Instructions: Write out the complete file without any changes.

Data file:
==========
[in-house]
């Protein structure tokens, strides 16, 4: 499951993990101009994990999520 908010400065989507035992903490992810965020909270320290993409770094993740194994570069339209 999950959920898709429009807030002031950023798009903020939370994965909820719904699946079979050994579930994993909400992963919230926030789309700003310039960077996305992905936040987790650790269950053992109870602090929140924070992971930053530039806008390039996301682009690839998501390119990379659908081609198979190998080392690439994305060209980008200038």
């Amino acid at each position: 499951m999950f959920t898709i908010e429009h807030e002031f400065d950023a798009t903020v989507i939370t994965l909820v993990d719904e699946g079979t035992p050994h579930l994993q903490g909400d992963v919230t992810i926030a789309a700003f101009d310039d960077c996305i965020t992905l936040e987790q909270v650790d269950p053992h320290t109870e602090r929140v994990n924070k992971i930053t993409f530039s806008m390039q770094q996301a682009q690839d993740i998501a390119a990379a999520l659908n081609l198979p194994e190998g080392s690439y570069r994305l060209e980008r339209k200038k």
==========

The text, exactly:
[in-house]
């Protein structure tokens, strides 16, 4: 499951993990101009994990999520 908010400065989507035992903490992810965020909270320290993409770094993740194994570069339209 999950959920898709429009807030002031950023798009903020939370994965909820719904699946079979050994579930994993909400992963919230926030789309700003310039960077996305992905936040987790650790269950053992109870602090929140924070992971930053530039806008390039996301682009690839998501390119990379659908081609198979190998080392690439994305060209980008200038």
């Amino acid at each position: 499951m999950f959920t898709i908010e429009h807030e002031f400065d950023a798009t903020v989507i939370t994965l909820v993990d719904e699946g079979t035992p050994h579930l994993q903490g909400d992963v919230t992810i926030a789309a700003f101009d310039d960077c996305i965020t992905l936040e987790q909270v650790d269950p053992h320290t109870e602090r929140v994990n924070k992971i930053t993409f530039s806008m390039q770094q996301a682009q690839d993740i998501a390119a990379a999520l659908n081609l198979p194994e190998g080392s690439y570069r994305l060209e980008r339209k200038k």